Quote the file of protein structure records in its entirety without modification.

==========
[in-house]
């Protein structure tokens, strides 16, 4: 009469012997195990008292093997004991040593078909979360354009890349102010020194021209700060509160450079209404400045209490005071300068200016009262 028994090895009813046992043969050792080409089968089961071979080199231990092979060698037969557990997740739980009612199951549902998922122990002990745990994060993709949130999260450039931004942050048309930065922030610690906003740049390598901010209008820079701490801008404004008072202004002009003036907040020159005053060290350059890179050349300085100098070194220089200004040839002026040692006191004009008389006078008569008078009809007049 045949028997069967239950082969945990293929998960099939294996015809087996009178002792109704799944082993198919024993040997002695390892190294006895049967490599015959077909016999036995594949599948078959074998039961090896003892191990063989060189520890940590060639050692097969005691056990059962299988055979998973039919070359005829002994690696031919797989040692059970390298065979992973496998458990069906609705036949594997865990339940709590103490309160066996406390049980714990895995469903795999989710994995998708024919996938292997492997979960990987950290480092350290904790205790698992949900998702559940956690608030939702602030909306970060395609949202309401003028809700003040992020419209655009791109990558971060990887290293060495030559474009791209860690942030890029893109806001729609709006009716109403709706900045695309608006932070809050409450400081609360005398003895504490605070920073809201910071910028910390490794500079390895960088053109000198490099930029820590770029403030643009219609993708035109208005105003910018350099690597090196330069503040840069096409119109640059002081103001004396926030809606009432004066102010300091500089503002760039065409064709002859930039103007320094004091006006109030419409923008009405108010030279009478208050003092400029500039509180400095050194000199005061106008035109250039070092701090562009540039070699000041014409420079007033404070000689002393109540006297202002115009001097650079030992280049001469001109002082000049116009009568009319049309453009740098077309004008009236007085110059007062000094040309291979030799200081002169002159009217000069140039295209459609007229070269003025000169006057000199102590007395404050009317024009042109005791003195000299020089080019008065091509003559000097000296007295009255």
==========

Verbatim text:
[in-house]
């Protein structure tokens, strides 16, 4: 009469012997195990008292093997004991040593078909979360354009890349102010020194021209700060509160450079209404400045209490005071300068200016009262 028994090895009813046992043969050792080409089968089961071979080199231990092979060698037969557990997740739980009612199951549902998922122990002990745990994060993709949130999260450039931004942050048309930065922030610690906003740049390598901010209008820079701490801008404004008072202004002009003036907040020159005053060290350059890179050349300085100098070194220089200004040839002026040692006191004009008389006078008569008078009809007049 045949028997069967239950082969945990293929998960099939294996015809087996009178002792109704799944082993198919024993040997002695390892190294006895049967490599015959077909016999036995594949599948078959074998039961090896003892191990063989060189520890940590060639050692097969005691056990059962299988055979998973039919070359005829002994690696031919797989040692059970390298065979992973496998458990069906609705036949594997865990339940709590103490309160066996406390049980714990895995469903795999989710994995998708024919996938292997492997979960990987950290480092350290904790205790698992949900998702559940956690608030939702602030909306970060395609949202309401003028809700003040992020419209655009791109990558971060990887290293060495030559474009791209860690942030890029893109806001729609709006009716109403709706900045695309608006932070809050409450400081609360005398003895504490605070920073809201910071910028910390490794500079390895960088053109000198490099930029820590770029403030643009219609993708035109208005105003910018350099690597090196330069503040840069096409119109640059002081103001004396926030809606009432004066102010300091500089503002760039065409064709002859930039103007320094004091006006109030419409923008009405108010030279009478208050003092400029500039509180400095050194000199005061106008035109250039070092701090562009540039070699000041014409420079007033404070000689002393109540006297202002115009001097650079030992280049001469001109002082000049116009009568009319049309453009740098077309004008009236007085110059007062000094040309291979030799200081002169002159009217000069140039295209459609007229070269003025000169006057000199102590007395404050009317024009042109005791003195000299020089080019008065091509003559000097000296007295009255």